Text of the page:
Rover Road Trippin’ Part Two

In the first part of this journey, I had travelled about 250 miles from home to Kent. I was in high spirits about the car and looking forward to the rest of the journey. The next stint saw me drive to Solihull. That meant another battle with the M25 so I left fairly early in the morning. This was a Bank Holiday after all. That strategy worked well and while the orbital was certainly busy, I barely had to drop out of fifth gear.

Once on the M40, things improved dramatically. As I was ahead of schedule, I took the unusual step of going into fuel-saving mode. A 60mph cruise. It certainly made a dramatic difference to noise levels. Instead of buzzing incessantly, the engine was near-silent. This was extremely relaxing. I may have even selected BBC Radio 3 on the wireless. I managed to avoid buying Werther’s Originals and a tartan blanket, but did go as far as to stop at a garden centre for a nice cup of tea. Sure beats the manic rush of the South East.

After a successful evening of beating a friend at Scrabble, it was then off to Northamptonshire. Again, I was in no rush and found myself heading towards Coventry – where there was a Transport Festival that very weekend. Once again, the smart phone came in handy and I was able to discover that there was a road run, that very day. It made sense to try and meet it, so off I went to rural Warwickshire, very close to a village I called home for several years.

A Swift, a Beetle, a Jag and a ropey old Rover

A Swift, a Beetle, a Jag and a ropey old Rover

You can just spot the Rover in the background of this picture of a Swift – a little-known Coventry manufacturer that sadly left this world in 1931. Note excellent headgear. I was truly in seventh heaven here as all manner of wondrous machinery paraded past. Static shows do bore me. It’s so good to see even really old vehicles heading out for a drive. There were over 400 vehicles, but I sadly didn’t have time to watch them all – or listen to them. The Ferrari 250GT sounded glorious in exactly the way an F40 didn’t. Bentleys wafted past while Triumph Vitesses attempted to use sonorous decibels to hide their Herald origins.

I headed to Northamptonshire for a night with more friends and the utterly addictive world of Mythbusters. Oh and they let me drive their Citroen XM, which only made me want one even more. Certainly, it was more comfortable than the Rover, and far better over unsmooth roads. However, after a bright and breezy start the next day, it was to Rockingham Motor Speedway I headed, just 20 minutes away.

The weather was bloody appalling, but a few hardy souls still came out to play. The day was made up of static displays, tea-drinking and then, for those of a lively disposition, an introductory track session. I skipped this bit, but did opt for a session on the skid pan – primarily to test the Uniroyal RainSport 3 tyres I’d had the Rover equipped with.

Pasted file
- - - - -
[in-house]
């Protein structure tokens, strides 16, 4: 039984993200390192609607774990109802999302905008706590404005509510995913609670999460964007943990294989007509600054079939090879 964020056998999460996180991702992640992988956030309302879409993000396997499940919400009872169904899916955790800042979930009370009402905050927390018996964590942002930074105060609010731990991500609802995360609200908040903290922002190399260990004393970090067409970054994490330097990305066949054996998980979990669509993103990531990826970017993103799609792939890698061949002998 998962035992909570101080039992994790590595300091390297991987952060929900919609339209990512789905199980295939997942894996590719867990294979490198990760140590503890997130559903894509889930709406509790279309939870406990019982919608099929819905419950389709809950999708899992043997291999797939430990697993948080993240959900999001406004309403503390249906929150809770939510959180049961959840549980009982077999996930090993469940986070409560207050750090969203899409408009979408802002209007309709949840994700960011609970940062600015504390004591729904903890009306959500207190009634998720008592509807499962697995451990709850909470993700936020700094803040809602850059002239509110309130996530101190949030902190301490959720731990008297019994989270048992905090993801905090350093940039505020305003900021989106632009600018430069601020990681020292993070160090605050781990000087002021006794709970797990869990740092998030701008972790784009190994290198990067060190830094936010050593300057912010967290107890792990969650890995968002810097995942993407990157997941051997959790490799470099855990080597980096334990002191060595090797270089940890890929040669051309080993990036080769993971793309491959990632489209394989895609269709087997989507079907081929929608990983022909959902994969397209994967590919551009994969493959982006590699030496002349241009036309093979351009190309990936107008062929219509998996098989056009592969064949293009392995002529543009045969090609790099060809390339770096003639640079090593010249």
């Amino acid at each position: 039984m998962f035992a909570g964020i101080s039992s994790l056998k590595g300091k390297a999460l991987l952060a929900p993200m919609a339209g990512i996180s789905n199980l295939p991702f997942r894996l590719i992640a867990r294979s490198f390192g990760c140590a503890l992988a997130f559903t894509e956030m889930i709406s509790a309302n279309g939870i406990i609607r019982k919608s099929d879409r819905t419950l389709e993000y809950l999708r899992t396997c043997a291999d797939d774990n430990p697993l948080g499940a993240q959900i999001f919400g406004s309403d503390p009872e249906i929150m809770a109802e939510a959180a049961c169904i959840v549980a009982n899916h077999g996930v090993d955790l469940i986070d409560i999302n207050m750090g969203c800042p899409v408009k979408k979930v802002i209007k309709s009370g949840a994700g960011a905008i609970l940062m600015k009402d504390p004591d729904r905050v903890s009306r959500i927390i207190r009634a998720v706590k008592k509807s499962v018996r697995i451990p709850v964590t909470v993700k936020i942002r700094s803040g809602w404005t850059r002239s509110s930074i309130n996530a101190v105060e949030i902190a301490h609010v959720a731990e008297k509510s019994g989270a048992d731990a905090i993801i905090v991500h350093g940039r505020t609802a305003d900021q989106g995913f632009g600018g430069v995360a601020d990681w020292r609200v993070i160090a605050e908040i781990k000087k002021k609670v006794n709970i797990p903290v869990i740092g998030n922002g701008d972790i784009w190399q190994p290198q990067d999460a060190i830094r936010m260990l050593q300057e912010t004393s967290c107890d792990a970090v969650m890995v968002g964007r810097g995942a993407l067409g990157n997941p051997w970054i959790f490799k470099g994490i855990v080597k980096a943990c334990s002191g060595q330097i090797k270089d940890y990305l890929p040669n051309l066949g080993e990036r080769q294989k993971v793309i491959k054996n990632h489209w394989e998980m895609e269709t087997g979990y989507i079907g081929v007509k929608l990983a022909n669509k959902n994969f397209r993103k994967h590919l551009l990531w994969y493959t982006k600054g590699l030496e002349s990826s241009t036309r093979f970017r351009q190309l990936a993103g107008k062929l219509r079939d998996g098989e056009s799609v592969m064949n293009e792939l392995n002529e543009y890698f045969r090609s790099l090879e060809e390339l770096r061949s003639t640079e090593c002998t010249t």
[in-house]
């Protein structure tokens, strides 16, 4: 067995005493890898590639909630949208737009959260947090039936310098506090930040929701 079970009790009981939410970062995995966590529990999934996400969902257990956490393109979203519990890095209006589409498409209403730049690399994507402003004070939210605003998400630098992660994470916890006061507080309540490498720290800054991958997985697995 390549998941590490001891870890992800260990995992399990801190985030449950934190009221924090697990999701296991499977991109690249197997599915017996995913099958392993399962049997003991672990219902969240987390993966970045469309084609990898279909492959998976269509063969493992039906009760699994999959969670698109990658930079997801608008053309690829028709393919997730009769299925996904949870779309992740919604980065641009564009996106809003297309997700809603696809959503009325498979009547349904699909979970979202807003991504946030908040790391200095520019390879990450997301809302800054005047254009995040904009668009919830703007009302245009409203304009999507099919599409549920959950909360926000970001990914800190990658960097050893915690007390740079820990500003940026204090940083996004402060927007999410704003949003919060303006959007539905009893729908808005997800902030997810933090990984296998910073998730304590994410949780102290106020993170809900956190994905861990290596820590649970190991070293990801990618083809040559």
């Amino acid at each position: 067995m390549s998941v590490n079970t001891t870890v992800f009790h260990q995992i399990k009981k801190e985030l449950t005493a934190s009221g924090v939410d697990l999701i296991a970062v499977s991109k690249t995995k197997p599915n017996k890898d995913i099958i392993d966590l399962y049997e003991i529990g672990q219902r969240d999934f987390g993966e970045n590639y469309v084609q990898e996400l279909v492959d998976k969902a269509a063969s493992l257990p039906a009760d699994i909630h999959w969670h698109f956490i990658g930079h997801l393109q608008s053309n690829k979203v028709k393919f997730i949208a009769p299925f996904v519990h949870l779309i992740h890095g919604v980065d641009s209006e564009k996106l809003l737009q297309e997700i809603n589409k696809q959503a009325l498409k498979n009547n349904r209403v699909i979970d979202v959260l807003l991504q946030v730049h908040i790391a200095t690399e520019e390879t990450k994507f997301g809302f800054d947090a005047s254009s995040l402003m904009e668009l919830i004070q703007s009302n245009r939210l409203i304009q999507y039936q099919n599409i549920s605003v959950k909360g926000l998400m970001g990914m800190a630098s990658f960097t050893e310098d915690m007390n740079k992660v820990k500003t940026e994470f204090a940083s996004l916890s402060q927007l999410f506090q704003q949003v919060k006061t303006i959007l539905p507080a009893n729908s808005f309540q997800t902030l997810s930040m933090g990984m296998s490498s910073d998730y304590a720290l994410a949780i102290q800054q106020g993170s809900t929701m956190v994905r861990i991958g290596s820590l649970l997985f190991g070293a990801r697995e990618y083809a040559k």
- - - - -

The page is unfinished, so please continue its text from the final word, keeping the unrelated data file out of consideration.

Rover finds another Citroen companion at Rockingham

Sadly, no photos exist of my hilarious antics aboard the Rover, but much fun was had. The tiled surface offered as much grip as sheet ice and even my tyres couldn’t save me. The ‘kicker’ that induces a tail slide I found quite easy to counteract. Am I surprisingly gifted or were the tyres an unfair advantage? I went through and lifted off the throttle and much spinning occurred! Not just the tyres then. I was impressed though. Even on doused tarmac, the car remained fully in control. It took yanking the handbrake on at 40mph to induce a rather hefty slide. Impressive.

I was glad I’d had this opportunity to test the limits in the wet as the M in M6 appeared to stand for Monsoon. There was horrific standing water, yet the Rover felt planted and comfortable. In fact, I’d say that’s the only downside of the tyres. Perhaps they inspire a bit too much confidence.

A few hours later, I was home. The Rover had averaged 37mpg again, which is mightily impressive given the on-skidpan hoonery it had endured. Even better, it appears not to have used a drop of oil. Changing it before departure, even though it wasn’t yet due, has clearly helped clean up those piston rings. I haven’t seen any puffs of blue smoke either. If I’ve cured the Honda D-series blue smoke issue with a simple oil change  – it worked with my smoky Sirion – then I will be pleased.

Now, the Rover can rest. The 2CV is being prepared (well, I changed the gearbox oil) for the 2CVGB National meeting on Anglesey this weekend, which includes the 24-hour 2CV race and hopefully a chance for some on-track antics for us non-race drivers too. Should be fun!

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